Probabilistic analysis - Fire risk assessment:
Probabilistic analysis relies on data and data comes from experience. The broader the experience, the larger the data source and the more accurate the data becomes. Data gained from experience might tell us that we can generally expect there to be, for example, between 2 and 6 flat fires in a given city every Friday night. The large data source (i.e. all the flats in the city - those that have fires and those that do not) ensures that we can be reasonably confident that this number of flat fires (between 2 and 6) will occur almost every Friday night. This is the sort of data that is used to calculate how many fire appliances are needed in a city and where they should be located.
But if we try to use this data to predict the probability of a fire in a single particular flat on a single particular Friday night then we will run into difficulties. It is not that we cannot manipulate the figures to come up with a probability, this can be done fairly easily. For example, in a city with 100,000 flats the probability of a fire in a particular flat on a particular Friday night could be calculated as being between 2/100,000 and
6/100,000 or 0.00002 to 0.00006 or 0.002% to 0.006% and to extend this, if we considered the flat over a period of 1,000 Friday nights (approximately 20 years) then the probability of a fire could be calculated as between 2% and 6%. But all these figures would be wrong.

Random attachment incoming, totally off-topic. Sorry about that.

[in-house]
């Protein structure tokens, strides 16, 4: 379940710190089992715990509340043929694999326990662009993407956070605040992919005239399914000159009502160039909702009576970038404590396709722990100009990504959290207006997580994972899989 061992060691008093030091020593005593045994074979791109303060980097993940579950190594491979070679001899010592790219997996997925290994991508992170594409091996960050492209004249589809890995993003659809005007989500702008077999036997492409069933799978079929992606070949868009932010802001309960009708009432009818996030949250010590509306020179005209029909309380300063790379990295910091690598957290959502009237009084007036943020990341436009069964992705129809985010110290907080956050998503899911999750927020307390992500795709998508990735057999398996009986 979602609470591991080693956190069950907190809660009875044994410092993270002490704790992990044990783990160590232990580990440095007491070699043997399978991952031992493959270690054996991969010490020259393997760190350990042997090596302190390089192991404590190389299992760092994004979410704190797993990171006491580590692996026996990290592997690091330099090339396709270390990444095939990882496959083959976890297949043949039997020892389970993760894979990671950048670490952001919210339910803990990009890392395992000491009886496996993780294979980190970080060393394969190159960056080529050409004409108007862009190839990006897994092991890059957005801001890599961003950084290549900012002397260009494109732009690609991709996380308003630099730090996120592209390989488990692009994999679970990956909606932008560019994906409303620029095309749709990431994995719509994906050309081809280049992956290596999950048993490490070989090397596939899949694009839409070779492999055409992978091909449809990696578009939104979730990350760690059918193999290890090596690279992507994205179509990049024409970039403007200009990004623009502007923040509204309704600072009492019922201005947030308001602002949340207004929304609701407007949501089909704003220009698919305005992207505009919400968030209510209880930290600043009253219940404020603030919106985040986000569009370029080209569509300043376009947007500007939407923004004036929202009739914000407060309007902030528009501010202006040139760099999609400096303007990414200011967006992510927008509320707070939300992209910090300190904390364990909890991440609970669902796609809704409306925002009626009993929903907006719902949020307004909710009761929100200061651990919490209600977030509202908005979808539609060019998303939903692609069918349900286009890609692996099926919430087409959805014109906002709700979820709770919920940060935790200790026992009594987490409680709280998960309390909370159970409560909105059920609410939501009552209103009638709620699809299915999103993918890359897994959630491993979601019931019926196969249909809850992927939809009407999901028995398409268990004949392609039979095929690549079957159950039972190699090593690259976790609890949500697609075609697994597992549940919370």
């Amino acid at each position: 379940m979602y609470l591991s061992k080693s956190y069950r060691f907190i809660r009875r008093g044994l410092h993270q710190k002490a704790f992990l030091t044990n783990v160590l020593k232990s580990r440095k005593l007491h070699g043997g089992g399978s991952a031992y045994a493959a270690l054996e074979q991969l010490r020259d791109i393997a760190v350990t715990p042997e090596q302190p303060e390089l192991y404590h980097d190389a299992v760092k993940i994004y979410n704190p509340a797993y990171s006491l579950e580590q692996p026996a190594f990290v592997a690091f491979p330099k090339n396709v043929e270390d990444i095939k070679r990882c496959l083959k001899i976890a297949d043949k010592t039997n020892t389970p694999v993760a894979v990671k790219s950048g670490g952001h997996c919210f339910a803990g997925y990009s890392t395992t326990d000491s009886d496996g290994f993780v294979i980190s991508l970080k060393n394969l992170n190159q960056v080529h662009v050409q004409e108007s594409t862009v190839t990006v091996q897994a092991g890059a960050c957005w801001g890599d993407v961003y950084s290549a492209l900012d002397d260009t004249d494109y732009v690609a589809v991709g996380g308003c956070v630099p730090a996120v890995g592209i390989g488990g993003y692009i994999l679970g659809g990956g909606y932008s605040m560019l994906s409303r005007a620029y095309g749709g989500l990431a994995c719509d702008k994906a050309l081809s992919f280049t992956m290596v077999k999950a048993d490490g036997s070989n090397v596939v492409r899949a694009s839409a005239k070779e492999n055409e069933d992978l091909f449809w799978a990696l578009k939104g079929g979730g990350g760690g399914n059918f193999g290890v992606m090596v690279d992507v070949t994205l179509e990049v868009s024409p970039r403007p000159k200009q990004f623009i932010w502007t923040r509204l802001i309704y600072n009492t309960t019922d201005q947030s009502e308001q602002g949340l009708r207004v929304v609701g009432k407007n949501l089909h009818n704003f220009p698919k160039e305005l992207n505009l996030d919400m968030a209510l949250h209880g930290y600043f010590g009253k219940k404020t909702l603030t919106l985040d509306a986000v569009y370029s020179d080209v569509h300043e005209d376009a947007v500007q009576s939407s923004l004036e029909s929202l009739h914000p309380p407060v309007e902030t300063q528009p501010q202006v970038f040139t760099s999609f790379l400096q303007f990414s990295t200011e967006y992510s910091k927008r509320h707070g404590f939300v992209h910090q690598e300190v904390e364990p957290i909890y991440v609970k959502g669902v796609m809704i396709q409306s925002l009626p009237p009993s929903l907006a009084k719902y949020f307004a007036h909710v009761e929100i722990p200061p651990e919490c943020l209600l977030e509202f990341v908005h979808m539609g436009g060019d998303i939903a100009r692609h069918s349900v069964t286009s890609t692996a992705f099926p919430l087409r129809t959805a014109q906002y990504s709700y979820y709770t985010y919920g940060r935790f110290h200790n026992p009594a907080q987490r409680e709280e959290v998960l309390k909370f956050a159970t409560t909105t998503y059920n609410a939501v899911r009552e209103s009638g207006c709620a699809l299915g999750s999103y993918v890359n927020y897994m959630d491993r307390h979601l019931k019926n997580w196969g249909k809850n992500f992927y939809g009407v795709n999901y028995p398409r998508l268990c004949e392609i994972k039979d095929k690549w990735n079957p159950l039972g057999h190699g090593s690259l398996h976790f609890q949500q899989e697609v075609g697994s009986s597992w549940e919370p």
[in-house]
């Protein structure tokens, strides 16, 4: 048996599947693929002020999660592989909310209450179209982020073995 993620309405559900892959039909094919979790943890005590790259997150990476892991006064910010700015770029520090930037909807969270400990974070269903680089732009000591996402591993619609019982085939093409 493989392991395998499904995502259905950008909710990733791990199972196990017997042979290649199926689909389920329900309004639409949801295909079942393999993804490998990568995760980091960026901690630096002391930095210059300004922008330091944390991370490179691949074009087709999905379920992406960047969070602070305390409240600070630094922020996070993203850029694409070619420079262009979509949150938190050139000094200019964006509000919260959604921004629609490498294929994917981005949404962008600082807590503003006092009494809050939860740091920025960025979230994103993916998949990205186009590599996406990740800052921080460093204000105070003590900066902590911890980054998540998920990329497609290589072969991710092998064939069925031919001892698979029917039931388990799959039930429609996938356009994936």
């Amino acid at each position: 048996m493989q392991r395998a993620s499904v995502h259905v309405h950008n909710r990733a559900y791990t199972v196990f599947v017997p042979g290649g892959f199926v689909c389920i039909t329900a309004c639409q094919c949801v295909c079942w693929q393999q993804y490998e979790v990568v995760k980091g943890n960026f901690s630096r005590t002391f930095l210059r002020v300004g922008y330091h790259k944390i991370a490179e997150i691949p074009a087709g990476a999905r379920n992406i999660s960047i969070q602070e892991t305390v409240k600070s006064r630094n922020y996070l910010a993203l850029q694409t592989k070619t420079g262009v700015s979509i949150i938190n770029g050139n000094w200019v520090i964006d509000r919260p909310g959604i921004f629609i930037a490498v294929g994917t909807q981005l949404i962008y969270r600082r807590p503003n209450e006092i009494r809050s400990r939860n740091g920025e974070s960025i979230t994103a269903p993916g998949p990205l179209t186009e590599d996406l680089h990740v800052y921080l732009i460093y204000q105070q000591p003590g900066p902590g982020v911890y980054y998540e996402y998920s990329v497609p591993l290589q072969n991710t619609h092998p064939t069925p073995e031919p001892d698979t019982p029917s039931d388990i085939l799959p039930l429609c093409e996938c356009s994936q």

The data of between 2 and 6 flats every Friday night covers all flats in the city and those flats have a broad range of conditions and of type of people who live in them and of how well the flats are maintained. The single particular flat that we are interested in might be very well maintained, in a luxury block occupied by very safety conscious people and the true probability of it having a fire on a Friday night might be virtually zero.
Alternatively, it might be very poorly maintained, in a semi-derelict block occupied by people who have no sense of safety, in which case the probability of having a fire on a Friday night might be very high indeed. If it was 1%, for example, we would expect there to be, on average one fire in the flat every two years.=
NFPA 551 does give guidance on assessing uncertainties and on 'What if?' analysis where foreseeable errors are built into the assessment process but great caution should be used when attempting probabilistic fire risk analysis and generally such analysis would be best left to statisticians.